Nathan Wirth, a photographer based in Marin County, California, creates moody black and white images that capture both the peace and loneliness of solitude.
For his series "Imaginations," Wirth placed images of sci-fi icons amid his evocative landscapes. The result is a collection of photos that show favorite and familiar characters in an entirely new light.
Here, for example, Darth Vader doesn't look so much like a neck-crushing baddie as he does a man contemplating the wrong he's done in his life. Of course, he might just as well be contemplating how to blow up another planet, but I'd kind of like to go with the first thought.
Naturally, Yoda is no stranger to contemplation, and here he's seen peacefully communing with an egret.
"I have been working on a series of self-portraits for the past five years, a series that reflects an Emersonian and Zen-like contemplation of nature," Nathan Wirth told CNET's Crave blog, "and many of the images from this Imaginations series are a playful and humorous satire of my own work. This is why you see Vader, Batman and C-3PO staring out at nature -- and why you see Yoda contemplating an egret."
Here we see the often-worried, always-frenetic android from "Star Wars" taking the chance to let it all go.
In addition to playing with his Zen theme, Nathan
Wirth says this series is also a nod to the lo-fi science fiction films of his youth.
"I wanted to return to that sense of the imagination from my childhood in the '70s," he said, "to a time when one needed to suspend one's disbelief, to a time when the imagination needed to be an active participant in the experience of the story -- much like one has to imagine the characters when reading a book or bring the comic book illustrations to life."
Wirth says he feels that modern special effects, like those from the epic "Lord of the Rings" trilogy from which this shot of wizard Gandalf takes its inspiration, can sometimes get in the way.
"Everything about today’s modern world of CGI is focused on realism, but oddly, in such cinematic experiences we are trying to experience the realism of things that are entirely unreal," he said. "I am not saying that this is necessarily wrong, but in my mind, there is something entirely different about (a) suspending one's disbelief and accepting the rudimentary, rough effects of old movies and letting one's imagination take over and (b) sitting down to watch a film with special effects made by filmmakers who want everything impossible to look entirely possible."
Nathan Wirth says he was influenced by his love of sci-fi and fantasy novels, including C. S. Lewis’ "Narnia" books, Frank Herbert’s "Dune," and, of course, Tolkien's "The Hobbit" and "The Lord of the Rings," to which this shot of Gollum is a nod.
"All of these books, TV shows, comics and films required my willingness to yield to the impossibility of such things and imagine along with their creators," Wirth says on his Behance site for the "Imaginations" series. "And it was the necessity that I had to imagine, that I had to accept, that I had to set aside the unbelievable -- and even at times the ridiculous -- which I found so appealing."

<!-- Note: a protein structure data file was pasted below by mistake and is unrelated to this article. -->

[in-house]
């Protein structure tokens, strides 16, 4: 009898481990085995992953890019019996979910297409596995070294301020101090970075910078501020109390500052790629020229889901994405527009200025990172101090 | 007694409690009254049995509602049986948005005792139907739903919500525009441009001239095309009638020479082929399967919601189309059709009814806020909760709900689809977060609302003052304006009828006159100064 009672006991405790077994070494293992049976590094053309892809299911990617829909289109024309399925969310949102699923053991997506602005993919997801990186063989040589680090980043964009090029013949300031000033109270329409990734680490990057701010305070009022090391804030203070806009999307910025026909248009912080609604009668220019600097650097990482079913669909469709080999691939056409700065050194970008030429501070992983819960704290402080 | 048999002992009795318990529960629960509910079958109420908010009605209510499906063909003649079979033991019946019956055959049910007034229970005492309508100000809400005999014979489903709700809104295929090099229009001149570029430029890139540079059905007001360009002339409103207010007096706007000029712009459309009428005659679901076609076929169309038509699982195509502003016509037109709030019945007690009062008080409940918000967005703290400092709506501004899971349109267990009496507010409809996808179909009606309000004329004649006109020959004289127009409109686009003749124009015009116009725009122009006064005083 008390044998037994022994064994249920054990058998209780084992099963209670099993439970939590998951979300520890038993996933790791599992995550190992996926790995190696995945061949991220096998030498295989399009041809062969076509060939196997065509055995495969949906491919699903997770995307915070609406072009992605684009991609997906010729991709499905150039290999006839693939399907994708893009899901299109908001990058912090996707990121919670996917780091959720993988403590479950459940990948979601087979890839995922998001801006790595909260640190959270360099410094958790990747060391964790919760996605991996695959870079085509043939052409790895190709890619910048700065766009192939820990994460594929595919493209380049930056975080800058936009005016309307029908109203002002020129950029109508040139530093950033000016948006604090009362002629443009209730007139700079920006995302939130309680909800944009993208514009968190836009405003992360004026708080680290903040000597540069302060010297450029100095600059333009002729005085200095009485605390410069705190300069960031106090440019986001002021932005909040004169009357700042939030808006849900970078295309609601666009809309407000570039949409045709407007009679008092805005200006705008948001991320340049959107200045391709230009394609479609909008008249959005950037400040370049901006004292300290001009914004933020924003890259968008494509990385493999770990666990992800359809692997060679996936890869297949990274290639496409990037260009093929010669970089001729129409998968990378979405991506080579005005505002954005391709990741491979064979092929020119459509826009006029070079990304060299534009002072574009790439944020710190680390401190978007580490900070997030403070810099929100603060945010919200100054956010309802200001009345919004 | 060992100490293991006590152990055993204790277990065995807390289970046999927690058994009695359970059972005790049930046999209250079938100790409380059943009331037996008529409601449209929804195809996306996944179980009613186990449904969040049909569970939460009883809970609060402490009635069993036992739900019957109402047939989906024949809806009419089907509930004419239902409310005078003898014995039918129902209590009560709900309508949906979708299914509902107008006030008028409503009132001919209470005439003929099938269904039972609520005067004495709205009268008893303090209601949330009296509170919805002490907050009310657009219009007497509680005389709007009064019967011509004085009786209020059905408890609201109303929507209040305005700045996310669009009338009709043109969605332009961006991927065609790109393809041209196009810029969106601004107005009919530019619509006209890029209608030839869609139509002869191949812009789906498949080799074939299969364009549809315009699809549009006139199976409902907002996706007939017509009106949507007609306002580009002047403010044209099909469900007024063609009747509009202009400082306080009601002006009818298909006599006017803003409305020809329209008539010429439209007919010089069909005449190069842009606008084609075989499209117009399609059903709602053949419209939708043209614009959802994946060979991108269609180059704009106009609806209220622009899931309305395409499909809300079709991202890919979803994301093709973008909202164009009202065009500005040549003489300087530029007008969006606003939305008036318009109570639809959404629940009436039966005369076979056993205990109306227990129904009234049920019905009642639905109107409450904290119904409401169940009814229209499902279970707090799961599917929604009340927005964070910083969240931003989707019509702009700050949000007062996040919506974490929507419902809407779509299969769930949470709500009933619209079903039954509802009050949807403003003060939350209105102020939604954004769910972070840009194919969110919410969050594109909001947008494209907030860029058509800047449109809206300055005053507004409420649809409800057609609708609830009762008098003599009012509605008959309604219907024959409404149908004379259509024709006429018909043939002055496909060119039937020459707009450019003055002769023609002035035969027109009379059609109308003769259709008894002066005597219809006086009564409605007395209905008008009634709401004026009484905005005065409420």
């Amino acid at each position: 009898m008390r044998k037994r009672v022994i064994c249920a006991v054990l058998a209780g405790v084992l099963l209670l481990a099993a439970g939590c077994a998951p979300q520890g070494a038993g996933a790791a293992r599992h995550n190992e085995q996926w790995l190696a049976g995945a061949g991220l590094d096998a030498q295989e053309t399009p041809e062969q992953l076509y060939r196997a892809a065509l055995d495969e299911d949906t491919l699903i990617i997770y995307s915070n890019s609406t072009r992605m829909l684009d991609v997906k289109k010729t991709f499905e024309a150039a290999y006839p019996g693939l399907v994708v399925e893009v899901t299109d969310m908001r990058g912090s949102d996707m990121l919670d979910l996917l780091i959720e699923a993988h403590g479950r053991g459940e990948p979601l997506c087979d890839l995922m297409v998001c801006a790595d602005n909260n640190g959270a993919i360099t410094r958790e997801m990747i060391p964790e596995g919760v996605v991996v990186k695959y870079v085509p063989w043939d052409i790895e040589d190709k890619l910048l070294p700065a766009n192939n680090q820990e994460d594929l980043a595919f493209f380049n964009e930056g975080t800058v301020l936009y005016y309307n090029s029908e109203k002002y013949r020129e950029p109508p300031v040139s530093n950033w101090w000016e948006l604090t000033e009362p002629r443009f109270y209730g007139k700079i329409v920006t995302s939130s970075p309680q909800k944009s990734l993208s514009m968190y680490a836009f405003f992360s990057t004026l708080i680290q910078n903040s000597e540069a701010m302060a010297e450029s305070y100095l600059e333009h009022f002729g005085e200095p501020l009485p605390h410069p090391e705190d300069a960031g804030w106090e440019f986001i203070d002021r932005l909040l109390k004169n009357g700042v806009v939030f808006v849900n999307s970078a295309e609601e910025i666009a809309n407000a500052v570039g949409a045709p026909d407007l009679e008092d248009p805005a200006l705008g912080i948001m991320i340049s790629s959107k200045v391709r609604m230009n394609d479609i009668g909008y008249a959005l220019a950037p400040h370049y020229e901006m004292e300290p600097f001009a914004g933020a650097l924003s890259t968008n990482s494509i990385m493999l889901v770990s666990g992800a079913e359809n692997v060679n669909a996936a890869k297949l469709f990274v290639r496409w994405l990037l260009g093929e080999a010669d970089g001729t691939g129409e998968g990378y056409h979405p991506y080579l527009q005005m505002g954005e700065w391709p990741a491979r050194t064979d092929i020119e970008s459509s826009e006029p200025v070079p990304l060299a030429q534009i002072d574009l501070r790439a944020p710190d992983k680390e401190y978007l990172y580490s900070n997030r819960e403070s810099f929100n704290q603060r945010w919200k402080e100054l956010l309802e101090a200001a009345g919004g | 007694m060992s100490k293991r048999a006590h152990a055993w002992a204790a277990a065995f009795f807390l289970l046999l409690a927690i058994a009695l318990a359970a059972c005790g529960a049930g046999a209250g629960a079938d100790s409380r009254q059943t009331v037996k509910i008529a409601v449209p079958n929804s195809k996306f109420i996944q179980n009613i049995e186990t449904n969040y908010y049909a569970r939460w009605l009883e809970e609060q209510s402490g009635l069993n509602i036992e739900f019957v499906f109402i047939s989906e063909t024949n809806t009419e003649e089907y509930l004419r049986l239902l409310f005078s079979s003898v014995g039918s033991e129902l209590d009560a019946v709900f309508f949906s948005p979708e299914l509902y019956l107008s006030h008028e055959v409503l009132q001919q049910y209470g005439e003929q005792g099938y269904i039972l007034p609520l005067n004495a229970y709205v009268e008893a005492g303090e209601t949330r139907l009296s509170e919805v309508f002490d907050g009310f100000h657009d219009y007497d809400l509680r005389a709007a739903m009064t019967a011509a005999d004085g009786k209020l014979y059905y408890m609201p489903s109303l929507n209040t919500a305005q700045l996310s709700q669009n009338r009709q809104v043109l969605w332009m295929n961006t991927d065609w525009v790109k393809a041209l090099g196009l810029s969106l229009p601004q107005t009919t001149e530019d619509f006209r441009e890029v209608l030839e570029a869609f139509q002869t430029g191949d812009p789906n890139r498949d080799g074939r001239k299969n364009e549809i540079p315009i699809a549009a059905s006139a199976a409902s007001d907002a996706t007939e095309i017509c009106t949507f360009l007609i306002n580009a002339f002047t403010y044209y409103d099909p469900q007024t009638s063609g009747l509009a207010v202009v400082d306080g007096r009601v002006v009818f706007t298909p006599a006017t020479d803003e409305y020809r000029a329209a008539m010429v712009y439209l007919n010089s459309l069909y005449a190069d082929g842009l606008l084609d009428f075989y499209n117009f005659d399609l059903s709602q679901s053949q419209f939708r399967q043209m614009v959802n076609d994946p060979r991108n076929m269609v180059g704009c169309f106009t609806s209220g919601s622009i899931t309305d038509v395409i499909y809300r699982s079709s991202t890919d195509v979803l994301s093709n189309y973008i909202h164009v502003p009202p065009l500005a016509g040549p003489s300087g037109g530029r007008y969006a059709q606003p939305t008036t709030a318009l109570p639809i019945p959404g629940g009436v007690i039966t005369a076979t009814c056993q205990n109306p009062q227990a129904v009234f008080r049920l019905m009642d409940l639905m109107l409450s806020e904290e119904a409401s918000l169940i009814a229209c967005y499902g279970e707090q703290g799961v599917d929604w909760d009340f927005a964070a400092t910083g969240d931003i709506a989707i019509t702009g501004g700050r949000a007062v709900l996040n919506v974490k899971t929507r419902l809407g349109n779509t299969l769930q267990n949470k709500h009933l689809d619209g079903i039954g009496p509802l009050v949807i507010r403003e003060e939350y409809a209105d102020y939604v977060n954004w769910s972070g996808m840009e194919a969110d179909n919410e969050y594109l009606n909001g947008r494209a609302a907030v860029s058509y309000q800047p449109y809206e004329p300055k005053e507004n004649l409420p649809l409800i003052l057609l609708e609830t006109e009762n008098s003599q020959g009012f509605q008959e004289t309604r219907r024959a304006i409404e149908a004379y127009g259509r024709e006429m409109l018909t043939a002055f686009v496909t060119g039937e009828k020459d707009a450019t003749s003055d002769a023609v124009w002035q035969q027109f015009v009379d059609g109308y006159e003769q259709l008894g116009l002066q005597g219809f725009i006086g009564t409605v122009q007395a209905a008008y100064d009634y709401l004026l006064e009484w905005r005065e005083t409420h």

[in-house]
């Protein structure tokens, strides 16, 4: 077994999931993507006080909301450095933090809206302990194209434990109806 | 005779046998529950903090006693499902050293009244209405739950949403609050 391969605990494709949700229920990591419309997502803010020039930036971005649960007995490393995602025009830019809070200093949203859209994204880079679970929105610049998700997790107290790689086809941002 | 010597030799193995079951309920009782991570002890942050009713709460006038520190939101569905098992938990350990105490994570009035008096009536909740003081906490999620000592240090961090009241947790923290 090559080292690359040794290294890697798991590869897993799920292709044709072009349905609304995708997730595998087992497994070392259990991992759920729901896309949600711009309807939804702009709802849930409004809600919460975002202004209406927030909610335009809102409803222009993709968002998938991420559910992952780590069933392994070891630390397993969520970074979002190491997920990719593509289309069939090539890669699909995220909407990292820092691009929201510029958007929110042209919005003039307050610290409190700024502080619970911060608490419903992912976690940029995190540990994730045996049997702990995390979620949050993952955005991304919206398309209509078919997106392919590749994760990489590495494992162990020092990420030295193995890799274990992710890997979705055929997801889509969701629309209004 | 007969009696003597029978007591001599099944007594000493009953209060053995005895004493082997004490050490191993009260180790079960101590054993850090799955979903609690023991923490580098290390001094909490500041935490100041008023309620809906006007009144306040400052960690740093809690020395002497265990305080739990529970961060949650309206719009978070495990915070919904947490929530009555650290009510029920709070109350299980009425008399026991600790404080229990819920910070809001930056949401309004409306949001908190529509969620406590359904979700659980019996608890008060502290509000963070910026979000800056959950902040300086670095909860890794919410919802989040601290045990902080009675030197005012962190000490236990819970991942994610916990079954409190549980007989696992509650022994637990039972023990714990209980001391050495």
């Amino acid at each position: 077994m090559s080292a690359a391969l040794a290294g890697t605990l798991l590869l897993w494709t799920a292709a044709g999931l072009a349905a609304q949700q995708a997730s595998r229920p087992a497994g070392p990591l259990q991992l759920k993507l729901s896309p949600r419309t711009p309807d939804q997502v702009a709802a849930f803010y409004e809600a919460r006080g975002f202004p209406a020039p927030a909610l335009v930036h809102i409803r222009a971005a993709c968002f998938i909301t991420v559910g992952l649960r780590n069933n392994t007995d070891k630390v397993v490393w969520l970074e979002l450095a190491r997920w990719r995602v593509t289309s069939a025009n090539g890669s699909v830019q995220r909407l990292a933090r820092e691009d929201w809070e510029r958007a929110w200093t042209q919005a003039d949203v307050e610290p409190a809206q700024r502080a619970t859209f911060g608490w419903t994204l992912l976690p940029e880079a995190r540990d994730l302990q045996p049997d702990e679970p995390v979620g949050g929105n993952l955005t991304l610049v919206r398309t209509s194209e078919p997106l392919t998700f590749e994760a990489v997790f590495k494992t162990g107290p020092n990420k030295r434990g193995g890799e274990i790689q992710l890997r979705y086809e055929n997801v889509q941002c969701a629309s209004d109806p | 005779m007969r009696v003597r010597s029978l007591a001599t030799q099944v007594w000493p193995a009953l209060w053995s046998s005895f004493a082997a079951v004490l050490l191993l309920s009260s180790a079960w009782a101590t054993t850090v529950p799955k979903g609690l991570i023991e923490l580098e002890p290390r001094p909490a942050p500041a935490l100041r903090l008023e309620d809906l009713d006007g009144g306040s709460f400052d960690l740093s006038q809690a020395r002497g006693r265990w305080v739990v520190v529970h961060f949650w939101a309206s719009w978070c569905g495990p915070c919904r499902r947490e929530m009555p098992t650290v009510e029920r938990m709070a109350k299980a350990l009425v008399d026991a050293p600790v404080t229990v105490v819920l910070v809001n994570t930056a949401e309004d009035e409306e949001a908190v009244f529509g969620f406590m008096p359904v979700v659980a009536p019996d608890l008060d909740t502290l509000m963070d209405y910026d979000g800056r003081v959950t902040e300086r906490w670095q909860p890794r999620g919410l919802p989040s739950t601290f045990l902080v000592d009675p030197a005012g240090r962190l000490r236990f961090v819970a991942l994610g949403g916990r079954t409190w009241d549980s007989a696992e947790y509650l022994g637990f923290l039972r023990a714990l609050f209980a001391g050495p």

This shot of Batman definitely evokes some of that mid-century aesthetic Nathan Wirth mentioned, even though the figure is of the more recent Dark Knight, rather than the one portrayed by Adam West in the TV series.
"Everything I do is digital," Wirth says of process, "but I tend to work from a film-like perspective, trying to honor the tones of classic black and white film photography whenever possible -- and mostly relying on a digital darkroom to burn, dodge and tweak contrasts."
"I would explain the actual process I used, but it is so simple and basic there is really no real need," Nathan Wirth said. "I’ll just say that I used some of my long-exposure images of seascapes and landscapes and, via Google searches, found and then inserted the characters (most found in stills from films) into those 'scapes."
Wirth says the Godzilla in this shot, called "Godzilla, A Reflection," is an homage to Toho Studios' Gojira, first released in 1954. He made the image as a gift for his mother-in-law.
Here, Nathan Wirth plants the Tardis from TV's "Dr. Who" at the end of a long pier. The Doctor better be careful when he steps out.
"I do make all of my own prints, but these particular images are not for sale, nor will they ever be entered into any contests," Wirth says, "because not all of the components are my original work (though everything but the characters is entirely my own work)."
He does give his images as gifts though. This one was made for his sister, "a true Whovian."
This image of Christopher Reeve as Superman from Richard Donner's 1978 film is a bit disorienting, as you can't determine if the Man of Steel is flying up, down or sideways.
"These images -- with their various characters, machines and creatures from the books, comics, and films that readily activated my imagination as a child -- are in no way meant to be realistic," Nathan Wirth says. "Intending to emulate the rudimentary special effects of films past, I had no desire to make these visually believable. I want viewers to embrace these images' flaws and open their imaginations to the simple, whimsical stories each one tells."
"The image with the Enterprise is simply a self-portrait I took at the Point Reyes National Seashore," Nathan Wirth says of this shot of the famous Star Trek ship. "I merely added the Enterprise to express a little whimsy and maybe even to poke a little fun at myself."
Wirth says he's currently represented by the Great Highway Gallery in San Francisco and will be doing a show this coming September, featuring a merging of his landscapes and seascapes with the poetry of Peter Weltner.